Hosting Features

JRB Software have had opportunities to use integration features in server environments. We have built windows services that run in the background to process requests triggered by external applications such as Microsoft CRM. In addition, we have handled communication with systems such as Arrow and external systems using stored procedures alongside lower level protocols such as HTTP. In addition, we have built membership systems that allow staff to take photos and also integrate with card readers and membership processes.

Using proprietry software, we have created our own controls to work with things such as cameras, external systems, shopping carts and other technology.

At JRB Software, we thrive on building software using the full development lifecycle and use savy techniques to exploit the power of the Microsoft server with web technology.

Windows Services

A windows service is a background process that appears on a Microsoft Windows system such as Microsoft Server or Windows 7/10. Many applications work with these services.

The main purpose behind a Windows Service is to process activities that are best done in the background. For example, if in a transaction system, a request is made to process a group of members, a windows service can process those members, producing messages that update other systems. This means that users do not have to wait in the foreground waiting for these services to finish. Should people like to check that messages have been processed, they can look at an audit and confirm that applications have been updated.

At JRB Software, we love using proprietary systems to interact with external systems. Windows services are a great way to accommodate for background tasks.

Web Services

Web Services uses a technique called SOAP (Simple Object Access Protocol) that interacts with a web browser using XML (Extensible Markup Language) in a way similar to AJAX (Asynchronous Javascript and XML). Microsoft CRM for example capitalises on web service requests made from a browser application.

Each web service accepts a number of parameters used to process data on the server and return parameters back to the browser. Such requests may fire off emails, provide data requests such as add/modify/delete or pay for a service.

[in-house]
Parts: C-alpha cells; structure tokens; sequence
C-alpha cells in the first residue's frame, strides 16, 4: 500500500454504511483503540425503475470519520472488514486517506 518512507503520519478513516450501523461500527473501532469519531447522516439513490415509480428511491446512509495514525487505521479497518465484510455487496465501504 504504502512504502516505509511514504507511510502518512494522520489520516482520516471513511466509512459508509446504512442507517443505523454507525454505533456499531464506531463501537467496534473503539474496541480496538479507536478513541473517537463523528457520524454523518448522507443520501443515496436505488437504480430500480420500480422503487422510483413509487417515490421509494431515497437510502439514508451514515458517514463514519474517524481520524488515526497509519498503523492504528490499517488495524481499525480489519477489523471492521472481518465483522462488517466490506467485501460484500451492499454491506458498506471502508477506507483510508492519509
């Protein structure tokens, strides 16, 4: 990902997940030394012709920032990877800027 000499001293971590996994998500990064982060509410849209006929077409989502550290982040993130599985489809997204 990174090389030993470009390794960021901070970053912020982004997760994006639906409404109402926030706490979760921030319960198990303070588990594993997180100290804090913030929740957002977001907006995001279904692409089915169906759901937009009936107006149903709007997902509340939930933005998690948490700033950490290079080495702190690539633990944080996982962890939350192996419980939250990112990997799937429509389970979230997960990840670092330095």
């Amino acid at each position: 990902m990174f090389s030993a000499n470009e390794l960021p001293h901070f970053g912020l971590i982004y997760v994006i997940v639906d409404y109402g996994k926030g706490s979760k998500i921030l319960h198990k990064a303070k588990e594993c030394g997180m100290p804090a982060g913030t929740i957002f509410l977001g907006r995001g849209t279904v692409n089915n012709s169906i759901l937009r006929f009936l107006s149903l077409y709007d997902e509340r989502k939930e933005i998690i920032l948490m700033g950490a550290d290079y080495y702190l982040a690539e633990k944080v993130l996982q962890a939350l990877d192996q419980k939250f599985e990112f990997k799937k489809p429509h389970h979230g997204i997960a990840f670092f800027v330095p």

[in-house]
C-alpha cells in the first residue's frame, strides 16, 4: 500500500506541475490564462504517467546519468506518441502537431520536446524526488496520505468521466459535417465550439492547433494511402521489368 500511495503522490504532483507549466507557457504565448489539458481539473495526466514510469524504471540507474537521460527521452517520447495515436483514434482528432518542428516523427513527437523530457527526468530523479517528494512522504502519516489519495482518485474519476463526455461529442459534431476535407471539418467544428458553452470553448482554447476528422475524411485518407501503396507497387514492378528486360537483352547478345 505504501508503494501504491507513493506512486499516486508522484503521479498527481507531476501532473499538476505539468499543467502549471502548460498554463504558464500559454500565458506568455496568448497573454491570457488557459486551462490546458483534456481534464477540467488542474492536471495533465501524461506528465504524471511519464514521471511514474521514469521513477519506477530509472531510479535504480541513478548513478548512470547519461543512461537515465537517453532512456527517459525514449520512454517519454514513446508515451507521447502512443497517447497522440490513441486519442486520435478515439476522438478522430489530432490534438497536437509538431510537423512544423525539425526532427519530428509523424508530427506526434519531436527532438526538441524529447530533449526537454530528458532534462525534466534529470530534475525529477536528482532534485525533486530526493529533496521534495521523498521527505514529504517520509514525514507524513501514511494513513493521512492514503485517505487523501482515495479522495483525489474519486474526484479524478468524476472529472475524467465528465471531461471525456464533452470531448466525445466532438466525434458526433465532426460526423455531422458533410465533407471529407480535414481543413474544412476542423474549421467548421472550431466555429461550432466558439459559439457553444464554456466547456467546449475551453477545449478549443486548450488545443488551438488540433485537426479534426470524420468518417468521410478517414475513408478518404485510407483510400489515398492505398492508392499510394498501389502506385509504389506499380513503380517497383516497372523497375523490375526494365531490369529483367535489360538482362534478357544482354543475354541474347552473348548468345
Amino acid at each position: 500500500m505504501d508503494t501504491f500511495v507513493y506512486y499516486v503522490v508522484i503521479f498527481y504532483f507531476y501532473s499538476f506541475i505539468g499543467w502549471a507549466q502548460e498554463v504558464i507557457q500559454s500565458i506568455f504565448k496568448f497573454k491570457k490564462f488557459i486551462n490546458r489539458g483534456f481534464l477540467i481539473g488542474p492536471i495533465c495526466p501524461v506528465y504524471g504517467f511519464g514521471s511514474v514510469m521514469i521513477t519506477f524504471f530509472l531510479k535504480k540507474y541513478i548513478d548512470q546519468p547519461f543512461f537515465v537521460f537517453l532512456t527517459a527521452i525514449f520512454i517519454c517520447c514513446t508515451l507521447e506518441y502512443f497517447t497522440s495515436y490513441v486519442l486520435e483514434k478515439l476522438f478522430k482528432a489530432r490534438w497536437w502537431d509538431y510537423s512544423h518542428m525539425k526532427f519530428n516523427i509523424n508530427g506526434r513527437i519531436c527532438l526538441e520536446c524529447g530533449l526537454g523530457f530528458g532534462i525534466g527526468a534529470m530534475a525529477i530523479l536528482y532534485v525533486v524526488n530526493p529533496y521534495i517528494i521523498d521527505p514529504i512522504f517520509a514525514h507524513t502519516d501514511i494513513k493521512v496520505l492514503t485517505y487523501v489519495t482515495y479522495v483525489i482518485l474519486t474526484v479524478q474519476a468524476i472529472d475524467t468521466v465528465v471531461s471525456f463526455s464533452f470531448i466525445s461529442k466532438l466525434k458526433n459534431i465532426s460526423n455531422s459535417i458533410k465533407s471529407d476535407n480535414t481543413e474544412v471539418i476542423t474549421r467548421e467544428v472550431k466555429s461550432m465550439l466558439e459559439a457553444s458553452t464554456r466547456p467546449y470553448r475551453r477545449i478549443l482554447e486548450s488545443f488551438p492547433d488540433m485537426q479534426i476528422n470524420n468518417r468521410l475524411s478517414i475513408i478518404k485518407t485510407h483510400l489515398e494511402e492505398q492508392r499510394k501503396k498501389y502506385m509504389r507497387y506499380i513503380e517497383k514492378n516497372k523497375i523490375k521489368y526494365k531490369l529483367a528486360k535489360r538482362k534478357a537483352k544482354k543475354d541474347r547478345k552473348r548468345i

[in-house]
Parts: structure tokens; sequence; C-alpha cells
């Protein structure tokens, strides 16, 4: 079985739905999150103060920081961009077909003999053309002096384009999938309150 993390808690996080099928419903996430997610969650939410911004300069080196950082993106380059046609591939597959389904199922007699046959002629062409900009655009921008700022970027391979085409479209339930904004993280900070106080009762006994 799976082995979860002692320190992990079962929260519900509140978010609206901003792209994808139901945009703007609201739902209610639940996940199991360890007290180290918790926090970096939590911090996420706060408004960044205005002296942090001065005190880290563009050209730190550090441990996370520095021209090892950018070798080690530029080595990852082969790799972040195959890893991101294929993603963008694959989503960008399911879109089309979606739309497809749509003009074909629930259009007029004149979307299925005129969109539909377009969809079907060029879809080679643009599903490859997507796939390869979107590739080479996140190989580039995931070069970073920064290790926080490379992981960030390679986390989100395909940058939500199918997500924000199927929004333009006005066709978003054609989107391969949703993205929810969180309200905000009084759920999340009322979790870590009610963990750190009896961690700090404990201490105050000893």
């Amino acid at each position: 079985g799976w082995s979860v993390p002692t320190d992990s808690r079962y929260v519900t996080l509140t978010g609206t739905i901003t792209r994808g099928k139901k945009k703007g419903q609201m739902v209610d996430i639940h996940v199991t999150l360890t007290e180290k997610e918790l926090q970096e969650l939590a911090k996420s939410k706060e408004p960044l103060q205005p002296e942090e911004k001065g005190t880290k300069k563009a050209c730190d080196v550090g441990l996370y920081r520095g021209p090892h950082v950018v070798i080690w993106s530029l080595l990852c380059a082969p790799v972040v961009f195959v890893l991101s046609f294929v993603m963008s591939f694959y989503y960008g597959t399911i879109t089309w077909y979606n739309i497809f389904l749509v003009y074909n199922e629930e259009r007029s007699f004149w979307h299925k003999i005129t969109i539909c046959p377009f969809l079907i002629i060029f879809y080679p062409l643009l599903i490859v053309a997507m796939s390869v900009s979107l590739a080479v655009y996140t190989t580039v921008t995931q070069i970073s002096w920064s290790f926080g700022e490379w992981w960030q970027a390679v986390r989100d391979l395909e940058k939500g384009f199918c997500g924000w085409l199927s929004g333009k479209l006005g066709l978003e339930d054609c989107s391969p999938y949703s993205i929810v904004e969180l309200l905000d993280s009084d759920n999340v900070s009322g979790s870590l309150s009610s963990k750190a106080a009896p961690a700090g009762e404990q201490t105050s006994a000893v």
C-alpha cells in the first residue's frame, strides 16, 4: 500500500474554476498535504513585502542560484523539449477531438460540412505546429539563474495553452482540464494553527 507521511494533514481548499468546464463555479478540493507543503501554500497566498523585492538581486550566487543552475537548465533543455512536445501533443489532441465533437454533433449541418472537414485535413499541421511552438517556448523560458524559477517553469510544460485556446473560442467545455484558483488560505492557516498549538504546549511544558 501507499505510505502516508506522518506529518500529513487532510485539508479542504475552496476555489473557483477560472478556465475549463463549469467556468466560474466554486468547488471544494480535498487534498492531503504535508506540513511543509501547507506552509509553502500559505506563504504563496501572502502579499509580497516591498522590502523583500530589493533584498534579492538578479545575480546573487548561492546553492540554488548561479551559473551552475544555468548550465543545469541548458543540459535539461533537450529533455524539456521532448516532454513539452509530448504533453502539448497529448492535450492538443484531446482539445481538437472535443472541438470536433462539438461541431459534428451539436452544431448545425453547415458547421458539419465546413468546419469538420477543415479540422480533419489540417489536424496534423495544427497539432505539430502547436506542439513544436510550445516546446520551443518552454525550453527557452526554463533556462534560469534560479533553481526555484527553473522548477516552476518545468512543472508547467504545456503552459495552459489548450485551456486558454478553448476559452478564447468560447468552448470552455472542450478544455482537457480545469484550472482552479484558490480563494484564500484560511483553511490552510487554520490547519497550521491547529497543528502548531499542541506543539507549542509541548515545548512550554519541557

Such web services are simple to design and offers an extremely useful protocol to transact services to your clients on a web platform.

Application Integration

We find a great deal of achievement in writing software that talks to other legacy applications using a messaging model or other technique. We have made use of:

  • UNIX/LINUX scripting
  • MQSeries (message queuing between systems)
  • Reporting (Microsoft SSRS and Business Objects)
  • Time management integration
  • HTTP interfaces (to process details to external legacy systems)
  • Database processes (largely SQL Server and Oracle)
  • Data warehousing and aggregation models
  • SQL Analyses services
  • File (batch) loading systems
  • Other integration systems

Why not query us on these services and how we can bridge the gap by using communication between application models.

Windows Communication Foundation (WCF)

WCF is an advanced and powerful architecture that supports message transactions using what are called contracts whether from legacy or web based systems. This technology is similar to web services but is for other types of systems as well. This technology also uses XML and contracts use SOAP to channel messages using custom protocols and structures. Supported transports include TCP, HTTP and Microsoft Message Queue (MSMQ) generally encoded by XML.

WCF can host secure transport of messaging to systems of varying sizes.

If this sounds like you for your organisation, give us a call as we would love to go on the journey with you to setup a great architecture to allow your disparate systems to talk to each other.